The uninitiated reader is left with the inescapable conclusion that certain students are no longer expected to be proficient in this discipline. Rather, the discipline will be modified to comport more closely with the student’s existing proficiencies. We once called this “the soft bigotry of low expectations.”
It’s not just grammar that is racist. Math, too, is a subversive vehicle for the promotion of white supremacy.
In late 2019, educators in Seattle resolved to abandon the canon of “Western Math.” The new K-through-12 framework for “math ethnic studies” now involves the teaching of concepts that are entirely unrelated to arithmetic. “Origin, identity, and agency,” “power and oppression,” and the “history of resistance and liberation,” to start. The coursework must begin with an attack on the framework that posits “‘Western’ mathematics as the only legitimate expression of mathematical identity and intelligence.” You see, “This definition of legitimacy is then used to disenfranchise people and communities of color.” To fail to impose a Critical Race Theorist’s perspective on algebra risks perpetuating “oppressive mathematical practices.” Only when we’ve slogged through this dogma can we learn how to calculate a tip.
Philosophy is definitely racist. As I wrote in my book, Unjust: Social Justice and the Unmaking of America, the effort by educators and their pliable students to “decolonize” the syllabus is, in fact, an attempt to oversimplify the interdisciplinary and interconnected nature of critical thought. What began as a valuable movement to include more non-European thinkers in the study of philosophical inquiry has transformed into a reactionary effort to devalue or sacrifice the contributions to the discipline made by white thinkers. As the University of London’s School of Oriental and African Studies averred in 2017, if European philosophers must be taught, it should be done from “a critical standpoint.” I wrote in my book:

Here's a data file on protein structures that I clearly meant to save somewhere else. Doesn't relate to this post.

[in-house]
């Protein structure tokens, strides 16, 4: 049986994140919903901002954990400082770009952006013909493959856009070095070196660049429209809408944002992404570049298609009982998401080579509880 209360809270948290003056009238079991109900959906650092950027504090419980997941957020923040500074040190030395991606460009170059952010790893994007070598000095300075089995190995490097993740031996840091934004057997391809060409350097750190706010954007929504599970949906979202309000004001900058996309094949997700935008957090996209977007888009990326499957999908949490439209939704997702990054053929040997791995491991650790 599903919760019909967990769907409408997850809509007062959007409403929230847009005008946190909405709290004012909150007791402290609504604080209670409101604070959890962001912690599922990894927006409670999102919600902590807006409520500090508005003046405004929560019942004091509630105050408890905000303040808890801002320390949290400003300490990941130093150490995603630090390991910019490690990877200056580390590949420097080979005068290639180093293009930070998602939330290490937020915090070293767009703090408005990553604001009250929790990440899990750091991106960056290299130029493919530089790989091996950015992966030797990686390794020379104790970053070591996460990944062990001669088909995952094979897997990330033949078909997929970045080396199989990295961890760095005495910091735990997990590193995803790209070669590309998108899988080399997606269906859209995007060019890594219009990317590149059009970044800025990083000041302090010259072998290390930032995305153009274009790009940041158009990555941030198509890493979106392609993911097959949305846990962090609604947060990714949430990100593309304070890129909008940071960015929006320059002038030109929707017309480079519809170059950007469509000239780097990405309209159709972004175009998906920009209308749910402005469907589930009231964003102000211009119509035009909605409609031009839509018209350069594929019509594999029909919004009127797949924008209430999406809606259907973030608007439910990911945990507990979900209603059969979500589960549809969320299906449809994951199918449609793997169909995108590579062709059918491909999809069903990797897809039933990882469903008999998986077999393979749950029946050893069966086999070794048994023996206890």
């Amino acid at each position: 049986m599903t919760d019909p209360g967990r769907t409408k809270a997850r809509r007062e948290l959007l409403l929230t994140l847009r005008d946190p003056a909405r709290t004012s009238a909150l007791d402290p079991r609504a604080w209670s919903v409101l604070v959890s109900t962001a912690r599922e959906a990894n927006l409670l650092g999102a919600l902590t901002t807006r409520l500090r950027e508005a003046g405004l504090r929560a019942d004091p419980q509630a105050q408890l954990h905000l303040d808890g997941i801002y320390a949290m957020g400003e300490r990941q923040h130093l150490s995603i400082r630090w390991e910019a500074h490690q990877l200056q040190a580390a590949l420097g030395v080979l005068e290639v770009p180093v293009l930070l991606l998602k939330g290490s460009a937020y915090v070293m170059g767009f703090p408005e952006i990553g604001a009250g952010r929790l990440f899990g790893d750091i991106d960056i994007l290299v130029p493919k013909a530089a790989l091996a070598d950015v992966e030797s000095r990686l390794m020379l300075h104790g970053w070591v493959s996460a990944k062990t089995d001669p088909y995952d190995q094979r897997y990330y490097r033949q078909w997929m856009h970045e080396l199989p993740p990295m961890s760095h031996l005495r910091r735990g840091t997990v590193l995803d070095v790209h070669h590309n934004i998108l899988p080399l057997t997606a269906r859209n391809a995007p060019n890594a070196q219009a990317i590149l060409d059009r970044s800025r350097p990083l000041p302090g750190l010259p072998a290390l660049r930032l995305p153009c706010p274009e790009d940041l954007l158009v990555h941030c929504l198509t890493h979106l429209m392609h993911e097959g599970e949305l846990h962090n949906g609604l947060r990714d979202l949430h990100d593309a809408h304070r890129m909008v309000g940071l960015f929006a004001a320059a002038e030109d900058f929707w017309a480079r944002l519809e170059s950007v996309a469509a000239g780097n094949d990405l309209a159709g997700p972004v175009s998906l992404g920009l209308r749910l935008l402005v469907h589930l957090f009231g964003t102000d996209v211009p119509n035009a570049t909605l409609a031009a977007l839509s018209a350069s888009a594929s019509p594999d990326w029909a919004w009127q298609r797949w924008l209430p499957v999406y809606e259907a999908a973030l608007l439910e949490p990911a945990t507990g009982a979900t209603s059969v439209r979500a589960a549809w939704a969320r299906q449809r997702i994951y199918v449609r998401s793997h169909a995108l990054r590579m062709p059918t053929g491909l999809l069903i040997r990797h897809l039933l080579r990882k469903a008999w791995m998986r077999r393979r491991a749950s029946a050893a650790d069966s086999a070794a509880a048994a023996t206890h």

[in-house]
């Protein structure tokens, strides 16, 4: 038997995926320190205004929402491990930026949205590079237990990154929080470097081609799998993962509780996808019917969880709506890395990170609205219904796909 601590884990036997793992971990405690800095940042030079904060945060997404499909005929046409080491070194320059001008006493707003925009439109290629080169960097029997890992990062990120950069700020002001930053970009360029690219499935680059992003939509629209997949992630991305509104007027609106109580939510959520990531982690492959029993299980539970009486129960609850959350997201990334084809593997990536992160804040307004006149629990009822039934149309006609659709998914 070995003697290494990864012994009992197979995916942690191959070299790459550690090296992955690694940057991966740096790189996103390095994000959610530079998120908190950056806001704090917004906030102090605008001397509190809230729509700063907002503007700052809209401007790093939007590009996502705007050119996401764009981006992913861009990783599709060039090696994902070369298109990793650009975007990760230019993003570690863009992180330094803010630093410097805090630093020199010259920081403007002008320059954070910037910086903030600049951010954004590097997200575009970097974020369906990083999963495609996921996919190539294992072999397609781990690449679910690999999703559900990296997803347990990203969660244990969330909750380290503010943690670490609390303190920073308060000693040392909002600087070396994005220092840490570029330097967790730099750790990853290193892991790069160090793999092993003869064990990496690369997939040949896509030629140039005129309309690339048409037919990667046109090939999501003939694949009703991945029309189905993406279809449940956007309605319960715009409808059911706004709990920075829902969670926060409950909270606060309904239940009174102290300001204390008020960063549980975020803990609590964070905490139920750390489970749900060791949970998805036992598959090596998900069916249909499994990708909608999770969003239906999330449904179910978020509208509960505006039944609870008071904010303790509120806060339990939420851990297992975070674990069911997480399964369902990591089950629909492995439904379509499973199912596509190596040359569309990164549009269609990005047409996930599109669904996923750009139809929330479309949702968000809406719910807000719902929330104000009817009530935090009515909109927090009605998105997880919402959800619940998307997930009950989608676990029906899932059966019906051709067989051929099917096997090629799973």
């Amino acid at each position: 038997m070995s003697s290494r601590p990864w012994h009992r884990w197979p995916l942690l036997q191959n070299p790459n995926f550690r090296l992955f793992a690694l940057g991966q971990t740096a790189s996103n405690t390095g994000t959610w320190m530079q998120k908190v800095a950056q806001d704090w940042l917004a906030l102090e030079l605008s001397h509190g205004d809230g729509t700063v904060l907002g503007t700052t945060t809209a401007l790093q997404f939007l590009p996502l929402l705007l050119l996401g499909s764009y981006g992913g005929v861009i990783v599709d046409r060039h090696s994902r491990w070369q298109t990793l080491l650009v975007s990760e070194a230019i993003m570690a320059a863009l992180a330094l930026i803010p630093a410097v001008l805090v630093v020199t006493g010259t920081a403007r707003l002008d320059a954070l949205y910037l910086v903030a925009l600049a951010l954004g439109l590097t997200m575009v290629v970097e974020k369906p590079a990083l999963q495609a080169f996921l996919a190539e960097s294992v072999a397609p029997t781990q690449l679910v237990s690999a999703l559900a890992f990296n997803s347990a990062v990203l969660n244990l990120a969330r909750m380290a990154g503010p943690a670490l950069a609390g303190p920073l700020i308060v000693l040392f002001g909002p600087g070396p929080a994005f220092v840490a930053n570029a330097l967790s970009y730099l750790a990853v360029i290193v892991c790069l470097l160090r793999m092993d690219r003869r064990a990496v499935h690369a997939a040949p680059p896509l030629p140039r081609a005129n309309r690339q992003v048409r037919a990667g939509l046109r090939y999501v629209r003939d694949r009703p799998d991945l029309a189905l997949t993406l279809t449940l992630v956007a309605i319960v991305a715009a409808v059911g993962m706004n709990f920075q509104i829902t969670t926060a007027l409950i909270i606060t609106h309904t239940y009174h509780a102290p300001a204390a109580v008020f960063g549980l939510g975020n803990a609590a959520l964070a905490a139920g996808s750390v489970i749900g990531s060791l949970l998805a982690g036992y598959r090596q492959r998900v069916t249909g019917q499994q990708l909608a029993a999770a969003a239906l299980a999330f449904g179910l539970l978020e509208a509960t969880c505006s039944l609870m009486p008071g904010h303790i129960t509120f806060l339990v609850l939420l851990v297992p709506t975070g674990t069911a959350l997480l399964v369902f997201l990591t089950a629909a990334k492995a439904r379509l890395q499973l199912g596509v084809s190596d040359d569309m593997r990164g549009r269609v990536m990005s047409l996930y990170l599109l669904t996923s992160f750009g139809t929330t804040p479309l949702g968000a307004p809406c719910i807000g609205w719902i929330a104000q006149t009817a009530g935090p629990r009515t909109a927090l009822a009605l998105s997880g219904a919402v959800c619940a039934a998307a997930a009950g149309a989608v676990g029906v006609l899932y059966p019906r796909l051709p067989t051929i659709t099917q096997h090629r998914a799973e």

The idea that Western and non-Western philosophy can be entirely compartmentalized is a product of ignorance. Some of the most influential works of medieval Islamic philosophy, for example, were composed in Spain—a nation that engaged in a fair bit of colonizing long after its Islamic influences had been integrated into Iberian society. Those Islamic philosophers, heavily influenced by their classical predecessors, in turn had a profound effect on the philosophical minds that came after them. The Dutch philosopher Baruch Spinoza set Europe on a course toward the Enlightenment, but he was also a dark-skinned Sephardic Jew from Portugal. Spinoza’s works are, however, unlikely to appear on the preferred reading list of London’s irate anticolonial student activists. Their objections are less a matter of geography or ethnicity than a self-referential preconception about what they believe ought to constitute white European thought.